Microsoft is struggling. However, that struggle is something that has really raised a lot of questions as of late. While some wonder that the struggle is cosmetic, and less about the numbers, that misconception has officially been blown to pieces, as the company announced 7,800 layoffs, which would all be focused in the mobile division. The mobile department of Microsoft, or Windows Phone, has been a challenge to say the least, and while the numbers suggest that they’re not unloading everyone – this is certainly a step in the direction of moving on from a mobile platform.
Windows Phone users have complained for years that their devices feel outdated and left behind. Despite the company’s efforts to become more mainstream, the Windows Phone still makes up just more than 2% of market share. This small slice of the computing puzzle, which puts it down there with Chrome OS, and other desktop platforms – which are truly outdated at this point – is concerning to even the most optimistic Microsoft fan.
Android and iOS dominate the market – and even Microsoft has begun focusing their energy and efforts on those brands, as they’ve rebuilt a lot of their apps and programs from the ground up to fit those platforms. They command the largest market share, and at this point – provide the only viable method for creating some revenue, since Windows Phone is doing so poorly.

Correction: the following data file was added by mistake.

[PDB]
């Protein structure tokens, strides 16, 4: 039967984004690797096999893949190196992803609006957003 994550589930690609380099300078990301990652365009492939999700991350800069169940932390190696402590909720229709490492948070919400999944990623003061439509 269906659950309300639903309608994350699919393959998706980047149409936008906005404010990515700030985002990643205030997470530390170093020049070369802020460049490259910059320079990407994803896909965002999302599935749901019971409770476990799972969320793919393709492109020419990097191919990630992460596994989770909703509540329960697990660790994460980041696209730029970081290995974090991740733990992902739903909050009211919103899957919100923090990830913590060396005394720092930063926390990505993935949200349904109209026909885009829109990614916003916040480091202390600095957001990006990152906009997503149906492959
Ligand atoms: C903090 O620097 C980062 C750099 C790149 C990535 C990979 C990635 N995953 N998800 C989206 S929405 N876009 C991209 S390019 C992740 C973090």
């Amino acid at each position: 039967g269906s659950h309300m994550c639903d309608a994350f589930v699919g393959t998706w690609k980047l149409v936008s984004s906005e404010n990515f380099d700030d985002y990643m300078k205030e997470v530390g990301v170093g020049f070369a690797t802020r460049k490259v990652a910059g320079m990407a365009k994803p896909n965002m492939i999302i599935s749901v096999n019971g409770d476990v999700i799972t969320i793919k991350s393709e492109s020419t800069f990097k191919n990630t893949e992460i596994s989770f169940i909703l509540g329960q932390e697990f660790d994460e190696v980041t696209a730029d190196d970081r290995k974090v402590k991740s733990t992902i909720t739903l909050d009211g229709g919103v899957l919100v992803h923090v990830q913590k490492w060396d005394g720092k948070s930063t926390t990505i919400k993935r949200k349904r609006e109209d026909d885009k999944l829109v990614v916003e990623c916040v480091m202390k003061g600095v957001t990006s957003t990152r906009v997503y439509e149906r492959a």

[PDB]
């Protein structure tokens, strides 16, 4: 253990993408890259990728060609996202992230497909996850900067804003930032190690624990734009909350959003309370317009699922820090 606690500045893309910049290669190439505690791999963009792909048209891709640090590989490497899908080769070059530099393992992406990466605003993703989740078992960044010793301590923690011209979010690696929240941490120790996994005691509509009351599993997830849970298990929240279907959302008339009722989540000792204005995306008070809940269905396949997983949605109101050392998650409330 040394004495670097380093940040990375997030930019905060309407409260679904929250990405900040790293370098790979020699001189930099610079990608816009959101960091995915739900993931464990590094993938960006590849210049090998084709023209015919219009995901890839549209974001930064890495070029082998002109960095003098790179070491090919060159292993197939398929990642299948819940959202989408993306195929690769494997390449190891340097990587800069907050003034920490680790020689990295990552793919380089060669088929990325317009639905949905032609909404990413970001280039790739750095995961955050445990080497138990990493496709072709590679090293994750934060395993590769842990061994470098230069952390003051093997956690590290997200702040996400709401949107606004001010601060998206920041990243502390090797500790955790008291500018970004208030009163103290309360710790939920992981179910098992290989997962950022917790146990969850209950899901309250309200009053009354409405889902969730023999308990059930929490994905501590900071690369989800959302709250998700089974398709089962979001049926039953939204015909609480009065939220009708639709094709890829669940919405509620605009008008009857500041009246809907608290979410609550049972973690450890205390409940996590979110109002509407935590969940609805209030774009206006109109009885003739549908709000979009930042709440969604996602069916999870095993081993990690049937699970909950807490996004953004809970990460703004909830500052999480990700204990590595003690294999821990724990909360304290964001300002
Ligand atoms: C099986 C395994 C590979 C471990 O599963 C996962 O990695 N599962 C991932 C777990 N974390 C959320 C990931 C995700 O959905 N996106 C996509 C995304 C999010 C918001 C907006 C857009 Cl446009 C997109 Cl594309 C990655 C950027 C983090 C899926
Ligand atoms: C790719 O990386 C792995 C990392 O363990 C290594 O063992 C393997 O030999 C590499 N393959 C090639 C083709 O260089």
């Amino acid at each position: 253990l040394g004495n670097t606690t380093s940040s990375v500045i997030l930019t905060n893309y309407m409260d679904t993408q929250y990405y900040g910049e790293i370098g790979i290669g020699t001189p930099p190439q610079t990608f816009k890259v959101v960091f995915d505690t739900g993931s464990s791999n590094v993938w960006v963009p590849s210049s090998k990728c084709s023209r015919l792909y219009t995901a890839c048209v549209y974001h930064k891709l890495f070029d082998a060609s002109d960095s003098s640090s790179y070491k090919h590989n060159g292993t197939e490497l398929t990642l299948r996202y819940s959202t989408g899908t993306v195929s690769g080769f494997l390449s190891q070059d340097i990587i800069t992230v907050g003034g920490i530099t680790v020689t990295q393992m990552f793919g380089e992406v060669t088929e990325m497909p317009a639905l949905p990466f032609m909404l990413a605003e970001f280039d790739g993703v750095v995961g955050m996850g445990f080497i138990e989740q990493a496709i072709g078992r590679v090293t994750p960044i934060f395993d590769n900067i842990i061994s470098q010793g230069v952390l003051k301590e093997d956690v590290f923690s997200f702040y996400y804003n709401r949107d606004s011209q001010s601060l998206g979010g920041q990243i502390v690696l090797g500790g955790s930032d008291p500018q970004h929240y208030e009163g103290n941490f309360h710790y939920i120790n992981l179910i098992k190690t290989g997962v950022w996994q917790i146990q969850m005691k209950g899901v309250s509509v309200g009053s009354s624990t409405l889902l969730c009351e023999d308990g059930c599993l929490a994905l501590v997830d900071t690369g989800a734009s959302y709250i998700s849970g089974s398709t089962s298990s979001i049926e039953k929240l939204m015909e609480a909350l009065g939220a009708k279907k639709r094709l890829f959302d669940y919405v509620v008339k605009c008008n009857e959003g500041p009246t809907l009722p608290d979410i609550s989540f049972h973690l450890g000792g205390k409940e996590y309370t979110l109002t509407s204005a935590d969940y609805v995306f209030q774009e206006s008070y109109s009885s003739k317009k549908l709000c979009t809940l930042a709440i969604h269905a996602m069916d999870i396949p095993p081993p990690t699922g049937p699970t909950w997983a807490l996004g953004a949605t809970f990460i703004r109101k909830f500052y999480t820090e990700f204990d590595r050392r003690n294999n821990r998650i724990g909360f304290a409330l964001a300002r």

Many have pointed out though that this isn’t the first round of layoffs for the Windows Phone division. Last year, the Microsoft team came in an laid off a series of Nokia smartphone employees, which should have been the first indication that things were really going in the wrong direction from the company’s standpoint. There wasn’t any place for them to go, and even with a major acquisition – one of the biggest of the year – there still wasn’t enough to get the Microsoft, or Windows name back in the rankings.
Microsoft CEO Satya Nadella said it best. He pointed out before the major changes started coming, or before any of the major layoffs that, ”We are moving from a strategy to grow a standalone phone business to a strategy to grow and create a vibrant Windows ecosystem including our first-party device family, and bringing users into the Microsoft cloud no matter the platform they are using.”
Wise words from someone who knew what was coming. Microsoft had seen their failure coming because they watched it happen from the inside. It wasn’t a matter of their product not being good enough. Their product simply lacked follow through. Let this be a lesson to any company that tries to enter the market now, and has to face the uphill battle that iOS and Android will leave them with. This is a market to be won and gained by a company that can create something as magical as iOS or Android themselves.
Now though, for a company to do both – with others being so developed and having such a strong hold on the market – it seems as though it would be impossible to actually execute. For Microsoft, this is definitely a step toward ending the smartphone lineup, and making the Windows Phone a piece of smartphone history.